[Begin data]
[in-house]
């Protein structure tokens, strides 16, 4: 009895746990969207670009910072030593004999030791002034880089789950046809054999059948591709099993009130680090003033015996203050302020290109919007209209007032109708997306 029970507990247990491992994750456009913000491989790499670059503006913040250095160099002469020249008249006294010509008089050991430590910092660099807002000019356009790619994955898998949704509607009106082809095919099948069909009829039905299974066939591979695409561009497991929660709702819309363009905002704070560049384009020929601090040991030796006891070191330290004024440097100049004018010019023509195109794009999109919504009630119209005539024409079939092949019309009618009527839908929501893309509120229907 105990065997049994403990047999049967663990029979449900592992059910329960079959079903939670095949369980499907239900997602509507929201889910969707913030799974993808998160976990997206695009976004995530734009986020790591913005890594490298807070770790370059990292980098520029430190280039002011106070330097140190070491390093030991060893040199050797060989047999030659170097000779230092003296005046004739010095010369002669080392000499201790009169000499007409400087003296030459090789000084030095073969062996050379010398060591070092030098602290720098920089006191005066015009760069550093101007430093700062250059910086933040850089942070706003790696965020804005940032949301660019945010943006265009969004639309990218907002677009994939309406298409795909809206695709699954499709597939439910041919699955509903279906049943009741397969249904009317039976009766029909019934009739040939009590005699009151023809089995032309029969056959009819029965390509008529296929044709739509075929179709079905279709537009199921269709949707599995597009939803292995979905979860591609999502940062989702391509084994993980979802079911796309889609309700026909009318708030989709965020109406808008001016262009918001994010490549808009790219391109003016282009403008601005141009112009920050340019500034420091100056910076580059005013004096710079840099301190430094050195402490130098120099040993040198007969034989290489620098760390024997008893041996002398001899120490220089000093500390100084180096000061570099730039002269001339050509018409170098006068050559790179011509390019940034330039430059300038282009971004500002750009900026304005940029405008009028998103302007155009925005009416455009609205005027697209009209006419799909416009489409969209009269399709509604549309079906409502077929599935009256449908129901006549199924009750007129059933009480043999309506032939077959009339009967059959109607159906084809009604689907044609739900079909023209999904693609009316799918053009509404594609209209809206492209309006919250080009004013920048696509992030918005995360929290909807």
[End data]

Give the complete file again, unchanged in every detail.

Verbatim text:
[in-house]
């Protein structure tokens, strides 16, 4: 009895746990969207670009910072030593004999030791002034880089789950046809054999059948591709099993009130680090003033015996203050302020290109919007209209007032109708997306 029970507990247990491992994750456009913000491989790499670059503006913040250095160099002469020249008249006294010509008089050991430590910092660099807002000019356009790619994955898998949704509607009106082809095919099948069909009829039905299974066939591979695409561009497991929660709702819309363009905002704070560049384009020929601090040991030796006891070191330290004024440097100049004018010019023509195109794009999109919504009630119209005539024409079939092949019309009618009527839908929501893309509120229907 105990065997049994403990047999049967663990029979449900592992059910329960079959079903939670095949369980499907239900997602509507929201889910969707913030799974993808998160976990997206695009976004995530734009986020790591913005890594490298807070770790370059990292980098520029430190280039002011106070330097140190070491390093030991060893040199050797060989047999030659170097000779230092003296005046004739010095010369002669080392000499201790009169000499007409400087003296030459090789000084030095073969062996050379010398060591070092030098602290720098920089006191005066015009760069550093101007430093700062250059910086933040850089942070706003790696965020804005940032949301660019945010943006265009969004639309990218907002677009994939309406298409795909809206695709699954499709597939439910041919699955509903279906049943009741397969249904009317039976009766029909019934009739040939009590005699009151023809089995032309029969056959009819029965390509008529296929044709739509075929179709079905279709537009199921269709949707599995597009939803292995979905979860591609999502940062989702391509084994993980979802079911796309889609309700026909009318708030989709965020109406808008001016262009918001994010490549808009790219391109003016282009403008601005141009112009920050340019500034420091100056910076580059005013004096710079840099301190430094050195402490130098120099040993040198007969034989290489620098760390024997008893041996002398001899120490220089000093500390100084180096000061570099730039002269001339050509018409170098006068050559790179011509390019940034330039430059300038282009971004500002750009900026304005940029405008009028998103302007155009925005009416455009609205005027697209009209006419799909416009489409969209009269399709509604549309079906409502077929599935009256449908129901006549199924009750007129059933009480043999309506032939077959009339009967059959109607159906084809009604689907044609739900079909023209999904693609009316799918053009509404594609209209809206492209309006919250080009004013920048696509992030918005995360929290909807």